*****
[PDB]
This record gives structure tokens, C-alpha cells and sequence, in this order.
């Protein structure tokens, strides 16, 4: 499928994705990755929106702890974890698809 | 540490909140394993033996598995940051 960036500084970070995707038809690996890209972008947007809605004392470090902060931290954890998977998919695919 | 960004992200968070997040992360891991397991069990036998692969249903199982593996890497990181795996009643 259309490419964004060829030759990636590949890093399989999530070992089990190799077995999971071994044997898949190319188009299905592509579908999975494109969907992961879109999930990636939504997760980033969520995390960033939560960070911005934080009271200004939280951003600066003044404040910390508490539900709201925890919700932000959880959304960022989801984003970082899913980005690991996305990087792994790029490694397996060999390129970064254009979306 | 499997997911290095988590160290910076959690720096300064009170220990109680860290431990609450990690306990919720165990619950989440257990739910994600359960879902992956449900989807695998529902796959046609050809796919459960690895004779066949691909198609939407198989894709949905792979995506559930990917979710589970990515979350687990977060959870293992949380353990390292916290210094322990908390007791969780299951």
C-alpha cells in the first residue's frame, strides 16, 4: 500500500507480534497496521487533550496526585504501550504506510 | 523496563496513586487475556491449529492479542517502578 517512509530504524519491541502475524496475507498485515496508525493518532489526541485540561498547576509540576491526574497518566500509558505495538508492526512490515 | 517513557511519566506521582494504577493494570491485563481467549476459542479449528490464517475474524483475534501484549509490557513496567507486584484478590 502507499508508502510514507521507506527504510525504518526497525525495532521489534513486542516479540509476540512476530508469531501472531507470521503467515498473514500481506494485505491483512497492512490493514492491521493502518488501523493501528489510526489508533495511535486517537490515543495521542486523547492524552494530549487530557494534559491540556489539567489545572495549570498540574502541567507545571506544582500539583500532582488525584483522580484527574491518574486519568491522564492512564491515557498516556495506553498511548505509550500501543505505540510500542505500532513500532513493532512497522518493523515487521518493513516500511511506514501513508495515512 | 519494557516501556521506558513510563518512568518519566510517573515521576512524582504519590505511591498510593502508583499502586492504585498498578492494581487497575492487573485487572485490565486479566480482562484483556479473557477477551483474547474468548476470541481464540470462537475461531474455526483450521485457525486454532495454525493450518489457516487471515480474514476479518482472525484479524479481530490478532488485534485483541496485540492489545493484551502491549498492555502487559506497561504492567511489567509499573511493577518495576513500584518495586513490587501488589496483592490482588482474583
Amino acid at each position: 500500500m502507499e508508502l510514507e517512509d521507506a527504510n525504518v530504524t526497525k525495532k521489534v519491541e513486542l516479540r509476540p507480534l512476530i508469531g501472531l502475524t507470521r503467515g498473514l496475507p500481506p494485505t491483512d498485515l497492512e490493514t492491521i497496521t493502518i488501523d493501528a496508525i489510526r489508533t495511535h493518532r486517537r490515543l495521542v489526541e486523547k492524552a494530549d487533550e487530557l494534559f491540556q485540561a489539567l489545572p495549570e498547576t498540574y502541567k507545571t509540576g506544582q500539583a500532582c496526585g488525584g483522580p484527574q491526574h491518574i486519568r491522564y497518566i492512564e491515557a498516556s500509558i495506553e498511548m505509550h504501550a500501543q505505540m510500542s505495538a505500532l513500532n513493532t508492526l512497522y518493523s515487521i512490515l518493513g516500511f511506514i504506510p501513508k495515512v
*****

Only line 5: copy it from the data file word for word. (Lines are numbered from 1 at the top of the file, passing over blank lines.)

Amino acid at each position: 500500500m502507499e508508502l510514507e517512509d521507506a527504510n525504518v530504524t526497525k525495532k521489534v519491541e513486542l516479540r509476540p507480534l512476530i508469531g501472531l502475524t507470521r503467515g498473514l496475507p500481506p494485505t491483512d498485515l497492512e490493514t492491521i497496521t493502518i488501523d493501528a496508525i489510526r489508533t495511535h493518532r486517537r490515543l495521542v489526541e486523547k492524552a494530549d487533550e487530557l494534559f491540556q485540561a489539567l489545572p495549570e498547576t498540574y502541567k507545571t509540576g506544582q500539583a500532582c496526585g488525584g483522580p484527574q491526574h491518574i486519568r491522564y497518566i492512564e491515557a498516556s500509558i495506553e498511548m505509550h504501550a500501543q505505540m510500542s505495538a505500532l513500532n513493532t508492526l512497522y518493523s515487521i512490515l518493513g516500511f511506514i504506510p501513508k495515512v